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Candy Bar Makers Putting King-Size Snacks On Lo-Cal Diet


After decades of tempting us down the road to obesity, candy bar makers may be having a change of heart, targeting a slew of slightly healthier products at calorie-conscious customers.

Privately-held Mars, maker of guilty pleasures like Snickers and Twix, knows that their over-sized, sugar-packed, gut-busting candy bars have become increasingly taboo.

Customers, many of them obese and at risk of cardiovascular disease, are under pressure to trim down due to the soaring health-care costs. And with folks struggling to pay their mortgage, who needs an expensive visits to the dentist's office?

Mars, which produces seven of the world's 20 best-selling chocolate brands, is sensing an opportunity to distinguish itself from its competitors.

In a bold move, the company says it will not ship any Mars products that exceed 250 calories per portion from the end of 2013.

"Responsible snacking" may take the fun out of indulging, but Mars is betting it will fatten its yearly profits.

The move will see the company slash the size of its calorie-packed king-size Snickers and Twix candy bars as part of its ongoing effort to improve the nutritional value of its products.

Mars is chief among the 16 companies that have pledged to cut more than 1.5 trillion calories from their foods by the end of 2015.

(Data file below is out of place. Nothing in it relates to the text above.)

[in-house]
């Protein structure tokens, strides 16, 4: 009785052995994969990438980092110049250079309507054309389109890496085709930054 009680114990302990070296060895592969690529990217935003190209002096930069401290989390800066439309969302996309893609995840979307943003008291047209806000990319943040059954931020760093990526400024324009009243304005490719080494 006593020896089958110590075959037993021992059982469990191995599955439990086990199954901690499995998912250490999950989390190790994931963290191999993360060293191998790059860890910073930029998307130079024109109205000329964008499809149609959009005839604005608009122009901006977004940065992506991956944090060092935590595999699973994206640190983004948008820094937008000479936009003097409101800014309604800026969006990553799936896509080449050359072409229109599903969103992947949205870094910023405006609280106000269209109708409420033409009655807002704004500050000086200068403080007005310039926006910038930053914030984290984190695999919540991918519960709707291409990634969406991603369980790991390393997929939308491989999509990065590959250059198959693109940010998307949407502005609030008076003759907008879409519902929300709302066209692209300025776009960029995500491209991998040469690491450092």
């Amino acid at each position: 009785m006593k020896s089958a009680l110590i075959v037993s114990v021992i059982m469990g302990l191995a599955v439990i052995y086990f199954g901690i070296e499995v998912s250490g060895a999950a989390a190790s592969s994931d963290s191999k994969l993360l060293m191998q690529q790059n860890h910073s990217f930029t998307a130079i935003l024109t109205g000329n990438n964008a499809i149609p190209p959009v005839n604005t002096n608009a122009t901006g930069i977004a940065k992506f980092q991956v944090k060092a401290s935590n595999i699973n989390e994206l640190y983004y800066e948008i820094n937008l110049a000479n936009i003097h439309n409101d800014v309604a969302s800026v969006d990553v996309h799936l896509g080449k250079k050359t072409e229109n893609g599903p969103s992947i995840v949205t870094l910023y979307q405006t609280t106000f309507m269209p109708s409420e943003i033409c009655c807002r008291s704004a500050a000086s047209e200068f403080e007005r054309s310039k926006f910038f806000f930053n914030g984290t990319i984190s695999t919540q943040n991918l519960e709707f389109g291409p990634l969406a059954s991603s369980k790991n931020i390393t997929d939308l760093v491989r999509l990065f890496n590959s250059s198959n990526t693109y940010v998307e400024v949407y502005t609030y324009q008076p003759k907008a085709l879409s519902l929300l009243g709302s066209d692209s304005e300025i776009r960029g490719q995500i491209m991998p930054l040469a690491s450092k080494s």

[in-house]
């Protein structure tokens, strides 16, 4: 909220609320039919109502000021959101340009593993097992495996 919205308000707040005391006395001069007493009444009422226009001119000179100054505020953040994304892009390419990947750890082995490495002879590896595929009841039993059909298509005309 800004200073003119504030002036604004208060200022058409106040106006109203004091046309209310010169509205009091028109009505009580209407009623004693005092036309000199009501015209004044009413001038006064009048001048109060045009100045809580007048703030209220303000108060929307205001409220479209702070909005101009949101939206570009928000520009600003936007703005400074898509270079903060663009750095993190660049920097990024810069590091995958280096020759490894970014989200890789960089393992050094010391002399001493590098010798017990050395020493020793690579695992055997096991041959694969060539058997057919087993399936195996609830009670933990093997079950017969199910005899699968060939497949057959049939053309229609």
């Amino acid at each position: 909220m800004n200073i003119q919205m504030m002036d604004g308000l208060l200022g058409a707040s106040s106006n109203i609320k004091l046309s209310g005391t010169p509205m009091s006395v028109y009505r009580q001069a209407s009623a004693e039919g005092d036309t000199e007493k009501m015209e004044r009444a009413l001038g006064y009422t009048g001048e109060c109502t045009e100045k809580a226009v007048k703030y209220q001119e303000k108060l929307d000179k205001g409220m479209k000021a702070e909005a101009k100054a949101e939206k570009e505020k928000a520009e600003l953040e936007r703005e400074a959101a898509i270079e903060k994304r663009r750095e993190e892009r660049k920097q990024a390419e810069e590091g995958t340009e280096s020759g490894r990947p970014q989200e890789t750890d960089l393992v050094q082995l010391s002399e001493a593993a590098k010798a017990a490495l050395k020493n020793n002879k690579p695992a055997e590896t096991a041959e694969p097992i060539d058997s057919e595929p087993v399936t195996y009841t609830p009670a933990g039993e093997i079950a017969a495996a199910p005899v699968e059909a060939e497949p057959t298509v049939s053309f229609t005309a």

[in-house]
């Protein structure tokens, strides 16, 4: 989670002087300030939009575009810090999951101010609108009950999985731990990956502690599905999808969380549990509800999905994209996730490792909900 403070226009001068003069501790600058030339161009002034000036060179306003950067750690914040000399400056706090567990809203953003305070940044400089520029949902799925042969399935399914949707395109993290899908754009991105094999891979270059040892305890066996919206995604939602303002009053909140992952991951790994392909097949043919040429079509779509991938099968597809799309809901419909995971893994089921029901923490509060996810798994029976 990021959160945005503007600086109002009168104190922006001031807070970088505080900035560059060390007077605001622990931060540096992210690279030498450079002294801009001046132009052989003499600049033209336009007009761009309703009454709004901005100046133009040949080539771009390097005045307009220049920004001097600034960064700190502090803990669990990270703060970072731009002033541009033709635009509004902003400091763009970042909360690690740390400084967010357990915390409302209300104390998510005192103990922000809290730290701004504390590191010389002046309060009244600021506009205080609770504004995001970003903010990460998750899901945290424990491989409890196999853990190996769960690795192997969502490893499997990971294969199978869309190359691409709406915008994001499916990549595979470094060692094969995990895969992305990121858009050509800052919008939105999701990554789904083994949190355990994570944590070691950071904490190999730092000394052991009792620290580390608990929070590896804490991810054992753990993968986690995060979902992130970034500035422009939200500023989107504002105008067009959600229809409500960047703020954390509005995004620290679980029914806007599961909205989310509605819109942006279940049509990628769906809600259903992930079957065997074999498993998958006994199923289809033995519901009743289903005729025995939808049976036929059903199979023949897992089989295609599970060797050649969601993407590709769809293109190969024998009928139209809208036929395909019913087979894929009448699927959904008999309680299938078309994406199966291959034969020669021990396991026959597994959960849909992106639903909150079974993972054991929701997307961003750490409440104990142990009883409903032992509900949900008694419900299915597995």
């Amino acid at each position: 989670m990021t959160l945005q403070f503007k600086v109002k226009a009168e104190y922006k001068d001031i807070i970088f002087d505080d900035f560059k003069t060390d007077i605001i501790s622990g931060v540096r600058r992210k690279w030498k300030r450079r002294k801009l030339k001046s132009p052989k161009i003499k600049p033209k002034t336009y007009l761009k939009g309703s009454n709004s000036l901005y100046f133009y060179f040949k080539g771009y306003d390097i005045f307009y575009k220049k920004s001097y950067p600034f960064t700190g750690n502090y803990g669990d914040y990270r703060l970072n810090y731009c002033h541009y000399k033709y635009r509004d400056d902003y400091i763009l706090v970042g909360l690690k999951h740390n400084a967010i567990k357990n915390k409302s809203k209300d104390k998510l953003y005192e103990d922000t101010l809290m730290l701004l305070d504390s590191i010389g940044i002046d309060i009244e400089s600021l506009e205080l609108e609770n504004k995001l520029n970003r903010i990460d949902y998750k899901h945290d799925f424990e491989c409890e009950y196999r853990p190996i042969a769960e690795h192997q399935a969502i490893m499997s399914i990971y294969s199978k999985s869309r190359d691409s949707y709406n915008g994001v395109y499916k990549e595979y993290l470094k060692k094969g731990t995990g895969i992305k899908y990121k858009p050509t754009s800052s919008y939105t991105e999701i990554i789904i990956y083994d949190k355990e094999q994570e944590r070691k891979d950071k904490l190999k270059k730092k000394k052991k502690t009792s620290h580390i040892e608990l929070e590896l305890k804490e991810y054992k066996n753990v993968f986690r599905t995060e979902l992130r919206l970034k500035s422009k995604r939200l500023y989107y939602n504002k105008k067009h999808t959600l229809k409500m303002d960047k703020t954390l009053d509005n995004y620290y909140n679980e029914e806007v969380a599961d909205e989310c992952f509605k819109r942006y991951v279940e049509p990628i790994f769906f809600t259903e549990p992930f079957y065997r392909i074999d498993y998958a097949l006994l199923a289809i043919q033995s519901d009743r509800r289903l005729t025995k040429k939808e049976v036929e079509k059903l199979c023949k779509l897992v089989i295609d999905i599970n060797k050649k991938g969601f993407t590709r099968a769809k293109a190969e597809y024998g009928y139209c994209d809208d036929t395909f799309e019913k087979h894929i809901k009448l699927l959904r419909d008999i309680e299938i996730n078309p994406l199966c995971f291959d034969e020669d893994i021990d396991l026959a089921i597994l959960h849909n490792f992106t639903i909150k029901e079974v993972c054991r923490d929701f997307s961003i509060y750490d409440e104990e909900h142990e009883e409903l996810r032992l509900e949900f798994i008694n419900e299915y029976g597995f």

The Partnership for a Healthier America, including Mars, Hershey, Nestle, Kellogg, and PepsiCo, have pledged to provide lower-calorie options and cut portion sizes.

Going further, Mars aims to reduce sodium levels by 25 percent by 2015, and claims to have removed 97 percent of trans fats from its chocolate products.

It is also the first food company that made a commitment not to target children under 12 years of age when advertising food, chocolate or confectionery products globally.

The company is now test-marketing a brand new line of snacks aimed at dieters looking for a sweet fix. Its goodnessKnows bars will have more fiber and protein, but contain only 150 calories and 20 to 35 milligrams of sodium.

Mars has also made commitments in Europe, joining Nestlé, Ferrero, Orangina and Mars in a successful program to fight obesity in a number of nations, including France.

The companies are committed in enhancing the nutritional content of their snacks and renovating their chocolate products to reduce saturated fats and decrease calories per serving and innovating to give consumers greater choice.

However, the companies are not focusing on sugar reduction as part of their campaigns against obesity. They have announced no plans to cut the amount of sugar, which does contribute to the obesity.

by RTTNews Staff Writer

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